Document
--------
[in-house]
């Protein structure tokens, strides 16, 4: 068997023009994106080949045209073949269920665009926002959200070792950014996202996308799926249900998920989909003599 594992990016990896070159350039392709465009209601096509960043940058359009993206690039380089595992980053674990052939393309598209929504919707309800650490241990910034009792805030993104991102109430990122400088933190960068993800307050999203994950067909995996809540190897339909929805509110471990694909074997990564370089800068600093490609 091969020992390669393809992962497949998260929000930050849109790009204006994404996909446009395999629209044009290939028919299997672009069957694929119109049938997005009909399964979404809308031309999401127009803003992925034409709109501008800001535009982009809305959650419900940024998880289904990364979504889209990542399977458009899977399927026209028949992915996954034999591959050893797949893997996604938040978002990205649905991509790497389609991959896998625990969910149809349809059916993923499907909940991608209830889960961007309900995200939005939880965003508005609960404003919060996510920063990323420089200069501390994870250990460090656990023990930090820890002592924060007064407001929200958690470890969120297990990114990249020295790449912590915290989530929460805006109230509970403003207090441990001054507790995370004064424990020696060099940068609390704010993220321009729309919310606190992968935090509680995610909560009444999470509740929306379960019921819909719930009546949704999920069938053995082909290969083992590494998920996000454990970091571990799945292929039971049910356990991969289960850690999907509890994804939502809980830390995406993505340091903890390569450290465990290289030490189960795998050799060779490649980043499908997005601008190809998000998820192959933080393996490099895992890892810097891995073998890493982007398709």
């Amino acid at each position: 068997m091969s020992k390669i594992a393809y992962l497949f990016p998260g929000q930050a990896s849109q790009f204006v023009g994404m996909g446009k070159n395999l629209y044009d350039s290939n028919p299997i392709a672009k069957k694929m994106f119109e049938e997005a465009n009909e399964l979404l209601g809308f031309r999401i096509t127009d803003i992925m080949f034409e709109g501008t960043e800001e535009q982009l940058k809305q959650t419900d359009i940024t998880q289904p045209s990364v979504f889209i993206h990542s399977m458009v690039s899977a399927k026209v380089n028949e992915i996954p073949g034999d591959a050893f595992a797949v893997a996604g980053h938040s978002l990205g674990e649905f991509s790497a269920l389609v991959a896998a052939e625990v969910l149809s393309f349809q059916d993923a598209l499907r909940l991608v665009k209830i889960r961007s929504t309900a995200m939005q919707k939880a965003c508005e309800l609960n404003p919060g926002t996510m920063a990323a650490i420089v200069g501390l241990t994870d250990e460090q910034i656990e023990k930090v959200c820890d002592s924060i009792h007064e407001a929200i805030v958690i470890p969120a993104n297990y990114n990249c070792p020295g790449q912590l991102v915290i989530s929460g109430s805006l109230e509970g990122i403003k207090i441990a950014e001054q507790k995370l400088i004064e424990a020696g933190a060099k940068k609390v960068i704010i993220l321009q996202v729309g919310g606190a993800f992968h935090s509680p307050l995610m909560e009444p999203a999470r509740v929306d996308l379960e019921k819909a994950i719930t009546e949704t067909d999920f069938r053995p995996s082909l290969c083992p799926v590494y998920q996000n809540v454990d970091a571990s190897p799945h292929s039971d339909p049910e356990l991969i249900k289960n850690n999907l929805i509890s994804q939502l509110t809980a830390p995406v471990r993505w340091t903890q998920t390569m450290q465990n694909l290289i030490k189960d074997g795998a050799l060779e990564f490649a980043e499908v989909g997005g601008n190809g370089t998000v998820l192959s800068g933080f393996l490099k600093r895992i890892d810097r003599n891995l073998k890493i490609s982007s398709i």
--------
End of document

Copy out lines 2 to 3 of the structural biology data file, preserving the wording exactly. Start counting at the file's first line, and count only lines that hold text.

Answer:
């Protein structure tokens, strides 16, 4: 068997023009994106080949045209073949269920665009926002959200070792950014996202996308799926249900998920989909003599 594992990016990896070159350039392709465009209601096509960043940058359009993206690039380089595992980053674990052939393309598209929504919707309800650490241990910034009792805030993104991102109430990122400088933190960068993800307050999203994950067909995996809540190897339909929805509110471990694909074997990564370089800068600093490609 091969020992390669393809992962497949998260929000930050849109790009204006994404996909446009395999629209044009290939028919299997672009069957694929119109049938997005009909399964979404809308031309999401127009803003992925034409709109501008800001535009982009809305959650419900940024998880289904990364979504889209990542399977458009899977399927026209028949992915996954034999591959050893797949893997996604938040978002990205649905991509790497389609991959896998625990969910149809349809059916993923499907909940991608209830889960961007309900995200939005939880965003508005609960404003919060996510920063990323420089200069501390994870250990460090656990023990930090820890002592924060007064407001929200958690470890969120297990990114990249020295790449912590915290989530929460805006109230509970403003207090441990001054507790995370004064424990020696060099940068609390704010993220321009729309919310606190992968935090509680995610909560009444999470509740929306379960019921819909719930009546949704999920069938053995082909290969083992590494998920996000454990970091571990799945292929039971049910356990991969289960850690999907509890994804939502809980830390995406993505340091903890390569450290465990290289030490189960795998050799060779490649980043499908997005601008190809998000998820192959933080393996490099895992890892810097891995073998890493982007398709």
């Amino acid at each position: 068997m091969s020992k390669i594992a393809y992962l497949f990016p998260g929000q930050a990896s849109q790009f204006v023009g994404m996909g446009k070159n395999l629209y044009d350039s290939n028919p299997i392709a672009k069957k694929m994106f119109e049938e997005a465009n009909e399964l979404l209601g809308f031309r999401i096509t127009d803003i992925m080949f034409e709109g501008t960043e800001e535009q982009l940058k809305q959650t419900d359009i940024t998880q289904p045209s990364v979504f889209i993206h990542s399977m458009v690039s899977a399927k026209v380089n028949e992915i996954p073949g034999d591959a050893f595992a797949v893997a996604g980053h938040s978002l990205g674990e649905f991509s790497a269920l389609v991959a896998a052939e625990v969910l149809s393309f349809q059916d993923a598209l499907r909940l991608v665009k209830i889960r961007s929504t309900a995200m939005q919707k939880a965003c508005e309800l609960n404003p919060g926002t996510m920063a990323a650490i420089v200069g501390l241990t994870d250990e460090q910034i656990e023990k930090v959200c820890d002592s924060i009792h007064e407001a929200i805030v958690i470890p969120a993104n297990y990114n990249c070792p020295g790449q912590l991102v915290i989530s929460g109430s805006l109230e509970g990122i403003k207090i441990a950014e001054q507790k995370l400088i004064e424990a020696g933190a060099k940068k609390v960068i704010i993220l321009q996202v729309g919310g606190a993800f992968h935090s509680p307050l995610m909560e009444p999203a999470r509740v929306d996308l379960e019921k819909a994950i719930t009546e949704t067909d999920f069938r053995p995996s082909l290969c083992p799926v590494y998920q996000n809540v454990d970091a571990s190897p799945h292929s039971d339909p049910e356990l991969i249900k289960n850690n999907l929805i509890s994804q939502l509110t809980a830390p995406v471990r993505w340091t903890q998920t390569m450290q465990n694909l290289i030490k189960d074997g795998a050799l060779e990564f490649a980043e499908v989909g997005g601008n190809g370089t998000v998820l192959s800068g933080f393996l490099k600093r895992i890892d810097r003599n891995l073998k890493i490609s982007s398709i």